Think carefully about;

  • why you smoke
  • what situations are likely to trigger a relapse
  • why are you quitting
  • will you use medication to help you quit
  • what support will you need?

Thinking about all of these factors and planning ahead will make you much more likely to succeed in your quit attempt. This includes choosing and working towards a specific quit date.

There’s no perfect time to quit, but choosing a time when you will not be under any other pressure or dealing with any extra stress will help to get your quit attempt off to the best possible start. Some people find it easier to stop smoking if they are away from their usual routine, such as when they are on holiday.

What every date you pick, mark it on your calendar and stick to it.


Nicotine is addictive and, for most smokers, willpower alone is not enough to successfully quit. You will give yourself a much better chance of success if you use medication. This will be much more effective if you use it in conjunction with other support services.

If you are planning on using medication to help you stop smoking, it is important to speak to your doctor to make sure it is safe to use with any other medication you may be taking.

  • Medication
  • Local help and support

Focus on the benefits

Most smokers find quitting quite difficult and many will have to make several quit attempts before they successfully give up smoking permanently. In order to succeed in your quit attempt, you will have to stay motivated and keep up your enthusiasm for giving up cigarettes.

One thing that will help you to do this is focusing on the benefits of quitting and what you will gain by giving cigarettes up.

These benefits can include;

  • your health and appearance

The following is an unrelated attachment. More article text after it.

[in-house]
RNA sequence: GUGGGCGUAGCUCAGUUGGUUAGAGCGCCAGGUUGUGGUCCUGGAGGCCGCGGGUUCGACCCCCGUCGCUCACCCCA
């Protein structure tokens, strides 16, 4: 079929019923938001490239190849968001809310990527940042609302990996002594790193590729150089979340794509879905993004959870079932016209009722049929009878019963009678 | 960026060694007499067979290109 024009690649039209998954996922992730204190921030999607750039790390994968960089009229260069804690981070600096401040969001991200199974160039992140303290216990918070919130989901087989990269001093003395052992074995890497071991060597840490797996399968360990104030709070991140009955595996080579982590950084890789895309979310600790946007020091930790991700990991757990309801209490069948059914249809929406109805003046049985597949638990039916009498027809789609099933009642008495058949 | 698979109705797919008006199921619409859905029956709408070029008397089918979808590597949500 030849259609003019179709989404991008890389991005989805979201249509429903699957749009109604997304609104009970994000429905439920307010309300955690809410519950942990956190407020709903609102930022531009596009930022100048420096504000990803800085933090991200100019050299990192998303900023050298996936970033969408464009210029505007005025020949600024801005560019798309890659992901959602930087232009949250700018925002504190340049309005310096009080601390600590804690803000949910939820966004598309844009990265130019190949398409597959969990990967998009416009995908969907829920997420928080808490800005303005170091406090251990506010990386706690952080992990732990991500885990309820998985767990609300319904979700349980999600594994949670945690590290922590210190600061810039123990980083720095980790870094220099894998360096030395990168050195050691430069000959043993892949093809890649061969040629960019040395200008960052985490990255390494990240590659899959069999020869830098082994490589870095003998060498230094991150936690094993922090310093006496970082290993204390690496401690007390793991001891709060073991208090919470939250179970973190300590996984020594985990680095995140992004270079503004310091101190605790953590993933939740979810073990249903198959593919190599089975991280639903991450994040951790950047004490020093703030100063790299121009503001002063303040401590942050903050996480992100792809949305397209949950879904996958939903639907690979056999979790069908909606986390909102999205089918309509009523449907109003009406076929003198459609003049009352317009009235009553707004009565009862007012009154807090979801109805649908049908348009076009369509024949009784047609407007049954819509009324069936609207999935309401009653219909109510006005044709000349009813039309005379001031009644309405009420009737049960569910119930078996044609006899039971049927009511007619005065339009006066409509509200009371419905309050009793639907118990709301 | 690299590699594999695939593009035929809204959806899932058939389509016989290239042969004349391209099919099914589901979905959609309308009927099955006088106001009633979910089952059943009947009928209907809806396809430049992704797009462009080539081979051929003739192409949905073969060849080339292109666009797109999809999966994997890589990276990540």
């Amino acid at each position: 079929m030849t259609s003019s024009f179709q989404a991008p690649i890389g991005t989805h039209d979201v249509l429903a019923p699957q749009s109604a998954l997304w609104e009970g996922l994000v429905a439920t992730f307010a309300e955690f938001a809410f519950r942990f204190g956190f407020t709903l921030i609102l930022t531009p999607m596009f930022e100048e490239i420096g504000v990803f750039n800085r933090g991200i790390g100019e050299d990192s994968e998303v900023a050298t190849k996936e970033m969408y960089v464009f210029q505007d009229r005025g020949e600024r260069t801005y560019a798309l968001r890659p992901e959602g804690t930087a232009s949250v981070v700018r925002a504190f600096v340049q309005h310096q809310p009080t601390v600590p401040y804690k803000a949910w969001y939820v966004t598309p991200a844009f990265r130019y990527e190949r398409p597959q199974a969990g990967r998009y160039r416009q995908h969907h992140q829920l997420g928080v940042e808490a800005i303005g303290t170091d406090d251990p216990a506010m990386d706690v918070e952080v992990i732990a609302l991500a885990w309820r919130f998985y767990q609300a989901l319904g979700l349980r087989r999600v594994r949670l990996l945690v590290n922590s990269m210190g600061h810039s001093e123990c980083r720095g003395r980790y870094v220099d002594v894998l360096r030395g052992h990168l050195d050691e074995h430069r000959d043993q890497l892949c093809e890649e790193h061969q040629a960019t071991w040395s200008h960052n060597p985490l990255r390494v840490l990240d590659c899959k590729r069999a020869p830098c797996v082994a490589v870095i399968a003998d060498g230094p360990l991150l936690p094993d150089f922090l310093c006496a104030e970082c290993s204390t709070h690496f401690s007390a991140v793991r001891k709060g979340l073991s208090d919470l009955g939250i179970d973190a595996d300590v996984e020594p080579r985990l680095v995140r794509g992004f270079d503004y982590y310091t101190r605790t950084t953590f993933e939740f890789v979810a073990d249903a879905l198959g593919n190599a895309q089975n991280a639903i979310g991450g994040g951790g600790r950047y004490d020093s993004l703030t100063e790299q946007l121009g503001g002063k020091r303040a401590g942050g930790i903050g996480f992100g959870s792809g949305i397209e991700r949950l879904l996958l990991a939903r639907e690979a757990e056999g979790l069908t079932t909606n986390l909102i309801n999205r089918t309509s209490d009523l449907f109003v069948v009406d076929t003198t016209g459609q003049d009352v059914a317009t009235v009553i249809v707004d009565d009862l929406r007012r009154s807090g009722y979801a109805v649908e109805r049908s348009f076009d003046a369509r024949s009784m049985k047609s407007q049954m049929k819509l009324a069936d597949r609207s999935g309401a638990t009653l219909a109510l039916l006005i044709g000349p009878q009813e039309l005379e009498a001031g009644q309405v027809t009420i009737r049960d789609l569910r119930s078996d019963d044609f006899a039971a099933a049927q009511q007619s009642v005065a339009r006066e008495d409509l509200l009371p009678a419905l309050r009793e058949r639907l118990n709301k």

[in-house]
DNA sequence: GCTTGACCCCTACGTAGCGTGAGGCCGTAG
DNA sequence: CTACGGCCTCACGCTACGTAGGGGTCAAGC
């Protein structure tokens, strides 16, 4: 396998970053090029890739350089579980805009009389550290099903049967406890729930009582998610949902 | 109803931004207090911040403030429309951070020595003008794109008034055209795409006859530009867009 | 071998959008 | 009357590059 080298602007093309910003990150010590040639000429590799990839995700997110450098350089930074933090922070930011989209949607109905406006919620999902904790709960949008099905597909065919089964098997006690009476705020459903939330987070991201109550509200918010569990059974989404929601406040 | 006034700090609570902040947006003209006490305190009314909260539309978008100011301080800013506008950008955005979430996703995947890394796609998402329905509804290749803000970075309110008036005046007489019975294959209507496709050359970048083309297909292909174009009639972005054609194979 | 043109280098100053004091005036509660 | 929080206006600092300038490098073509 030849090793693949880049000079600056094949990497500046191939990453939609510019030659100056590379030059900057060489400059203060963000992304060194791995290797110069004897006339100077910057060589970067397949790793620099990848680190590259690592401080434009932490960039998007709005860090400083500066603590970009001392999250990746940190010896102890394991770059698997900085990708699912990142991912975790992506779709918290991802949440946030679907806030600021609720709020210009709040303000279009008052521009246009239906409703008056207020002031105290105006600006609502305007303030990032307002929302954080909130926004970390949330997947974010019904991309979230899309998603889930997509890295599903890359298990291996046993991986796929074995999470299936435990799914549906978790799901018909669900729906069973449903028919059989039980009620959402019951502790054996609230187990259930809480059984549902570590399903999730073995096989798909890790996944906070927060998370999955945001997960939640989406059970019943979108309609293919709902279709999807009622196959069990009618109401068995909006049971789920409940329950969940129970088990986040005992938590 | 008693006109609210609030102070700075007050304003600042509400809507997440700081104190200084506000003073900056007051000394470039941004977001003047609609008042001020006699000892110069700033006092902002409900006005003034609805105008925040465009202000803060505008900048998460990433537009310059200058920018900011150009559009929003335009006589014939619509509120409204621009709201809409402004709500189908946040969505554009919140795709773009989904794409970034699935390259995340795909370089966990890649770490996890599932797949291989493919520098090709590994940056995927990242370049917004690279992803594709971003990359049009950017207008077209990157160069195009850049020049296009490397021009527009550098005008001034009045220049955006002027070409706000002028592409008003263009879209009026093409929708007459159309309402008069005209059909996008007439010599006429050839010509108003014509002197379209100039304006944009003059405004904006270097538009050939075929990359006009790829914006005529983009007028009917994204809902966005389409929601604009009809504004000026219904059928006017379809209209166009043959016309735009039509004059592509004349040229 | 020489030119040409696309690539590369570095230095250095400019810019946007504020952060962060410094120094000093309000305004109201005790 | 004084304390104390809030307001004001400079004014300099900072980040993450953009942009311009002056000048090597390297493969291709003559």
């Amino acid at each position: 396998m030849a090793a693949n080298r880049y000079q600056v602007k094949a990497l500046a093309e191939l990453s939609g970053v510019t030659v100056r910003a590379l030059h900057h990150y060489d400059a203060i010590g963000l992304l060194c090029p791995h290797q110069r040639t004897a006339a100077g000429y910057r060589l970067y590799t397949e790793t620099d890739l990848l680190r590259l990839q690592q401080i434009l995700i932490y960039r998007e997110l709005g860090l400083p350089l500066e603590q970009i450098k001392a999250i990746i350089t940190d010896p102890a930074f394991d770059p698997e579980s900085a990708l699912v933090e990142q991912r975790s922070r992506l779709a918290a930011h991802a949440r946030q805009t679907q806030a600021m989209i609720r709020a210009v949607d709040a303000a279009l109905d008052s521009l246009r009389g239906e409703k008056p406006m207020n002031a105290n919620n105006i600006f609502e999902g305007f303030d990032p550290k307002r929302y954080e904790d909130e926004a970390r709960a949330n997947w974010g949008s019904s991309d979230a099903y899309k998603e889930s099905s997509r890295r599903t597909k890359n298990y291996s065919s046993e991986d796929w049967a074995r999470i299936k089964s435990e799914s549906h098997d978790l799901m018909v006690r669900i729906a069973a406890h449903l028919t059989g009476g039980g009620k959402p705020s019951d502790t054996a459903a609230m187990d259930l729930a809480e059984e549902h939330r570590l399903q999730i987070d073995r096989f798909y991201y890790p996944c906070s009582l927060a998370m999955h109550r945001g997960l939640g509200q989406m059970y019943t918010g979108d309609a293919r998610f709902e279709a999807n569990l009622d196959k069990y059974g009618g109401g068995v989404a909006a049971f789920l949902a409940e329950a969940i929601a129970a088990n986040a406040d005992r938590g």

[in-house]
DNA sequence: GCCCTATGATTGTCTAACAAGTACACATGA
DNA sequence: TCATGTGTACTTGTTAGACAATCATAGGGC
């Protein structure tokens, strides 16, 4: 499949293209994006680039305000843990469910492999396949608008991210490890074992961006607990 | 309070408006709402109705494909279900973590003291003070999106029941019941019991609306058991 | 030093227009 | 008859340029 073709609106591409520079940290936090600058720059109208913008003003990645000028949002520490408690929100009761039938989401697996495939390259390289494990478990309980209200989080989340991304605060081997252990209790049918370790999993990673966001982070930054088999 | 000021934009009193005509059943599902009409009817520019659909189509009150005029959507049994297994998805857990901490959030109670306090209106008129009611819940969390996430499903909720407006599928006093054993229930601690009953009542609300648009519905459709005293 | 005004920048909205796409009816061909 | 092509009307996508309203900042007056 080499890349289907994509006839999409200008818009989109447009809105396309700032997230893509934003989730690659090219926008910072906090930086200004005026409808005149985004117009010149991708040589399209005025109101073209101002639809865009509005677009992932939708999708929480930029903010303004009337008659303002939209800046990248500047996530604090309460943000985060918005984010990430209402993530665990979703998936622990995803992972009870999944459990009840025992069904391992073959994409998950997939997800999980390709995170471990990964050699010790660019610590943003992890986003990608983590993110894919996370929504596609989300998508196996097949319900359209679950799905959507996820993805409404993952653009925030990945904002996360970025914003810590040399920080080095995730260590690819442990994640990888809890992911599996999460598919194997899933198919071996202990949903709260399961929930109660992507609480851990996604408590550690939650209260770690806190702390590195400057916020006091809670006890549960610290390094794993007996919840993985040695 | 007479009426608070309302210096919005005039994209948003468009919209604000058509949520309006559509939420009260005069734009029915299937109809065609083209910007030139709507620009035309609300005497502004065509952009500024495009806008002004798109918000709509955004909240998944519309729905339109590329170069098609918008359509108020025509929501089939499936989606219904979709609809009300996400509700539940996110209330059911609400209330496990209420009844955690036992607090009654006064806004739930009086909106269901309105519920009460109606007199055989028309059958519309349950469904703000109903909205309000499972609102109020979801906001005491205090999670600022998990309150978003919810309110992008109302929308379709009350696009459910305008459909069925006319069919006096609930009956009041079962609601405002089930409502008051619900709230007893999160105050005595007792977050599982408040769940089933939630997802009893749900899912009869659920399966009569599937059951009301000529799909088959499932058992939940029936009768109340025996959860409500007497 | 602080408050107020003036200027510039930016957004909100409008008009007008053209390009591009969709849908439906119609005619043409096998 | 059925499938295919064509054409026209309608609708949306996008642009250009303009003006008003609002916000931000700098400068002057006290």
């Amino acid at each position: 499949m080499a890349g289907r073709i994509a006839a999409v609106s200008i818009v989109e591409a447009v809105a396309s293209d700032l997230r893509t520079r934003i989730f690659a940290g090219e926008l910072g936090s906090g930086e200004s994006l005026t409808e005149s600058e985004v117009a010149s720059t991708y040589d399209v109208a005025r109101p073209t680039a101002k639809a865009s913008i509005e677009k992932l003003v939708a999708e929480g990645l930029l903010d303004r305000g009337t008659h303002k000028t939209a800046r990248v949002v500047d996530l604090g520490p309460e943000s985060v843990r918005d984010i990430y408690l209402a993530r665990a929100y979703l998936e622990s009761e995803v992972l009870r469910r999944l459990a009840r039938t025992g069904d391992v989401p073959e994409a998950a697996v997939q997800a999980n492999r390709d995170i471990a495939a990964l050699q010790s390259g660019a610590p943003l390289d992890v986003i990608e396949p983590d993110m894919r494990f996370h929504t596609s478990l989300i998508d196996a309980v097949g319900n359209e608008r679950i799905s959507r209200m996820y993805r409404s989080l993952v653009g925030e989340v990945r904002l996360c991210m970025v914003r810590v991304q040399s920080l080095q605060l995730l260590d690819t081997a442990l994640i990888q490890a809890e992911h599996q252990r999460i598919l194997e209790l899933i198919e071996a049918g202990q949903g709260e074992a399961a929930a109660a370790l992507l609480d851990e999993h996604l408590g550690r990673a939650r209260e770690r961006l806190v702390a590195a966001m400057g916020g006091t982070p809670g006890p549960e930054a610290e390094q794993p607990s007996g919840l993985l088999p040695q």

• saving money
  • giving a new baby the best possible start

Take a look at our ‘Why Quit?’ section for more information on the benefits of stopping smoking.

Withdrawal symptoms

Nicotine is an addictive substance. Withdrawing from any addictive drug can cause side effects. If you know what to expect, you can prepare for the withdrawal phase, which should not last more than four weeks.


Duration: Less than four weeks

Percentage of smokers affected: 50%

Tips for management:

  • NRT, Champix or Zyban
  • Warn friends and family in advance
  • Physical activity
  • Avoid potential conflict situations


Duration: Less than four weeks

Percentage of smokers affected: 60%

Tips for management:

  • Reward yourself
  • Speak to supportive friends and family
  • NRT

Reduced concentration

Duration: Approximately two weeks

Percentage of smokers affected: 60%

Tips for management:

  • NRT, Champix or Zyban

Disturbed sleep

Duration: Less than one week

Percentage of smokers affected: 25%

Tips for management:

  • Physical activity
  • Avoid products with caffeine

Urges to smoke

Duration: Stronger for the first two weeks, then becoming weaker

Percentage of smokers affected: 70%

Tips for management:

  • NRT, Champix or Zyban
  • Identify your smoking triggers and avoid them
  • Change your routine
  • Distract yourself

Increased appetite

Duration: Four weeks (longer in some cases)

Percentage of smokers affected: 70%

Tips for management:

  • Eat healthy foods and snacks
  • Drink plenty of water
  • Regular physical activity
  • NRT, Champix or Zyban

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